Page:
We have noted a number of times that these divides are growing and warned of the social tension this could create and, as Bloomberg notes, it does not appear to be getting any better, Generation Y professionals entering the workforce are finding careers that once were gateways to high pay and upwardly mobile lives turning into detours and dead ends. "This generation will be permanently depressed and will be on a lower path of income for probably all of their life - and at least the next 10 years," as middle-income jobs are disappearing. A 2009 law school graduate sums it up rather succinctly: "I had a lot of faith in the system, the mythology that if you work really hard you can achieve anything, and the stock market always goes up. It was pretty naïve on my part."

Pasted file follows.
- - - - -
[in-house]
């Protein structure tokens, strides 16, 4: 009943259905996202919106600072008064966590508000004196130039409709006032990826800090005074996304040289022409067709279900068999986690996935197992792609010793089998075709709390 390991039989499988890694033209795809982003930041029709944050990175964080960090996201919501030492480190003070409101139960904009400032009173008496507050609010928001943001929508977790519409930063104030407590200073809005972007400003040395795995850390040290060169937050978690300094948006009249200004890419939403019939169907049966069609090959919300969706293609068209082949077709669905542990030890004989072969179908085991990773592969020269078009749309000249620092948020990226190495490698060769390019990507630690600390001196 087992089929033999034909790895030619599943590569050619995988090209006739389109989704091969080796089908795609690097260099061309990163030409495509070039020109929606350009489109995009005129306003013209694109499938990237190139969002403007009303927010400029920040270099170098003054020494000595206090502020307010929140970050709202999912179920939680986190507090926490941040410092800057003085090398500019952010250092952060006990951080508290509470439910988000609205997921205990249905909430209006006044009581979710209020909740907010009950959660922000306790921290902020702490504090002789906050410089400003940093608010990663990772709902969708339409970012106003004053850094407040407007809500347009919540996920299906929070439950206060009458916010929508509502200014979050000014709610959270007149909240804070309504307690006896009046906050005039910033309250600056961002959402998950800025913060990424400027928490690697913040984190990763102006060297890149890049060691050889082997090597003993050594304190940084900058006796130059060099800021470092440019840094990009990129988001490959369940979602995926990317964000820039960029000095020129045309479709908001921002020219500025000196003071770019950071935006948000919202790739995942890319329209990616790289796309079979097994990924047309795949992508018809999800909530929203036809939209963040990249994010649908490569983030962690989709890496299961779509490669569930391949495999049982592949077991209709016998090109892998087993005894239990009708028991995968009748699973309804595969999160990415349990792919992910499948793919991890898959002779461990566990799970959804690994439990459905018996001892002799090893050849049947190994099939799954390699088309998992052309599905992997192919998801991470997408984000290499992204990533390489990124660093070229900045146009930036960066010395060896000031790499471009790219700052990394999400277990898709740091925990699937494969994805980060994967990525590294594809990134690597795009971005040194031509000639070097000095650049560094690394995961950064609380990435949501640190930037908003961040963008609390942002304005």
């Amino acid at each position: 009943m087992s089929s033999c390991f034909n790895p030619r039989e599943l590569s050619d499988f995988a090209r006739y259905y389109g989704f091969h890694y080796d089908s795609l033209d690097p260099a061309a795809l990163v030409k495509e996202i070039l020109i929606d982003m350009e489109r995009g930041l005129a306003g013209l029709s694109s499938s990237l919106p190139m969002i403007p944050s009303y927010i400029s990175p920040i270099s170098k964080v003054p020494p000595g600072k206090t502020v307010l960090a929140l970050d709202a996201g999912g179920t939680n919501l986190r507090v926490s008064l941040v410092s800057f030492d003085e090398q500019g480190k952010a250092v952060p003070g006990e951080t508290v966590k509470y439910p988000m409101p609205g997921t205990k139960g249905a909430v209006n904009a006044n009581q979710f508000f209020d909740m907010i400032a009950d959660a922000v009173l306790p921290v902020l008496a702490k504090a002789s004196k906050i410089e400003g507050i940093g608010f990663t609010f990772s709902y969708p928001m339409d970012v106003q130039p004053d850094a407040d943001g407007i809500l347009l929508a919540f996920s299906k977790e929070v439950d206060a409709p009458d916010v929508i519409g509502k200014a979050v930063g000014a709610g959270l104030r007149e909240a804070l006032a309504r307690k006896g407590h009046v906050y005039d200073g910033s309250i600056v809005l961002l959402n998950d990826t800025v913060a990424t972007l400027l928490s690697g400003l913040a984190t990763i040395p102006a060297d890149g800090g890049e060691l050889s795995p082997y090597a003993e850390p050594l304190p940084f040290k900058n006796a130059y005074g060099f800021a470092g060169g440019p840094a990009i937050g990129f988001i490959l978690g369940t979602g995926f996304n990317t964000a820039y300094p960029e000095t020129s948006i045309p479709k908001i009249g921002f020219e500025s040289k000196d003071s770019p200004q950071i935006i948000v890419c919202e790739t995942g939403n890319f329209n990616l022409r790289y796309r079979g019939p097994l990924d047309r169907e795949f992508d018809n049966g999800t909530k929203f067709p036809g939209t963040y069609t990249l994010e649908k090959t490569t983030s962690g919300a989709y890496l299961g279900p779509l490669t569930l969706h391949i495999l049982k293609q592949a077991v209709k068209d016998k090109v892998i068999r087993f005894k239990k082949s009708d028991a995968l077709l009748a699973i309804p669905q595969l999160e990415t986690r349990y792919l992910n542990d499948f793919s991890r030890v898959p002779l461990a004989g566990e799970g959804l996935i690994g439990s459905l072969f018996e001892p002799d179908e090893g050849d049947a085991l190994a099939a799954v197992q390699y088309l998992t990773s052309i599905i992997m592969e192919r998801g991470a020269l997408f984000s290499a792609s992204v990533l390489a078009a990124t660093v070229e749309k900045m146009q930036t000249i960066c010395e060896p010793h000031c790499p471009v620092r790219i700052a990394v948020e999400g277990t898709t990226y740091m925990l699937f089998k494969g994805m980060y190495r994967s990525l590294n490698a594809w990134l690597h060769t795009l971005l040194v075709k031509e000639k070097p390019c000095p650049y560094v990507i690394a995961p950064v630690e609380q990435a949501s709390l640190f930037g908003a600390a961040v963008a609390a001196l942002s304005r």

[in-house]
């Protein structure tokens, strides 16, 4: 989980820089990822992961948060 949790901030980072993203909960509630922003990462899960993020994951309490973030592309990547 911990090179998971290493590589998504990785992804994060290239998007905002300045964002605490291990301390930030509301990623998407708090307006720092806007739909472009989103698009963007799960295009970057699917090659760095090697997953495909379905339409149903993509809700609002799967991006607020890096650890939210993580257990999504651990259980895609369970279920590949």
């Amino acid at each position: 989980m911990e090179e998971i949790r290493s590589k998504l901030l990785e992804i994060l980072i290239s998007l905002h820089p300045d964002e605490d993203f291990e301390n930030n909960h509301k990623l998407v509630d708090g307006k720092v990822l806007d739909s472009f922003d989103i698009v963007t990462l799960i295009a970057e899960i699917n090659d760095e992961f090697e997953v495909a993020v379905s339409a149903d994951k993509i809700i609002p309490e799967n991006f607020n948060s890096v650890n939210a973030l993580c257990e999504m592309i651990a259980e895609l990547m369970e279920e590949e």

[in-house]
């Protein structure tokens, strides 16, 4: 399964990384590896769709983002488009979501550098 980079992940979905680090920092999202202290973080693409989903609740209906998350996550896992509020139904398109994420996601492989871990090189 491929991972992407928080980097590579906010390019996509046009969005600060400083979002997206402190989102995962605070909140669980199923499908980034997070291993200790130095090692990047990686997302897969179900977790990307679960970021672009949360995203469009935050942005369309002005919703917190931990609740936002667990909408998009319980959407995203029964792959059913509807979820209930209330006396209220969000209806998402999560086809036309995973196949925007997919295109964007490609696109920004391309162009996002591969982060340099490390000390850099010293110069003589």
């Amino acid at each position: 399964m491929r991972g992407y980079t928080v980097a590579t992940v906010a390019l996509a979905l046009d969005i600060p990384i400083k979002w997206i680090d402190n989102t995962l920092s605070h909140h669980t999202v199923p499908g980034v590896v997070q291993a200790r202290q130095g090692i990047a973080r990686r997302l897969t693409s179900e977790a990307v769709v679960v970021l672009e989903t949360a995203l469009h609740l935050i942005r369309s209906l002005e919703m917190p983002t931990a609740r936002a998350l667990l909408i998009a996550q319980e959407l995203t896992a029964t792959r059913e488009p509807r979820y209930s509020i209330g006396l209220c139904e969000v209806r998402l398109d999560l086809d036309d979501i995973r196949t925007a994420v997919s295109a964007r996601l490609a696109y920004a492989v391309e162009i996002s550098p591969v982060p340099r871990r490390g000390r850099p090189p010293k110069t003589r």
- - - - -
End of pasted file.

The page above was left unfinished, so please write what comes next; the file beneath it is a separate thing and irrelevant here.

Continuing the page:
Generation Y professionals entering the workforce are finding careers that once were gateways to high pay and upwardly mobile lives turning into detours and dead ends. Average incomes for individuals ages 25 to 34 have fallen 8 percent, double the adult population’s total drop, since the recession began in December 2007. Their unemployment rate remains stuck one-half to 1 percentage point above the national figure.
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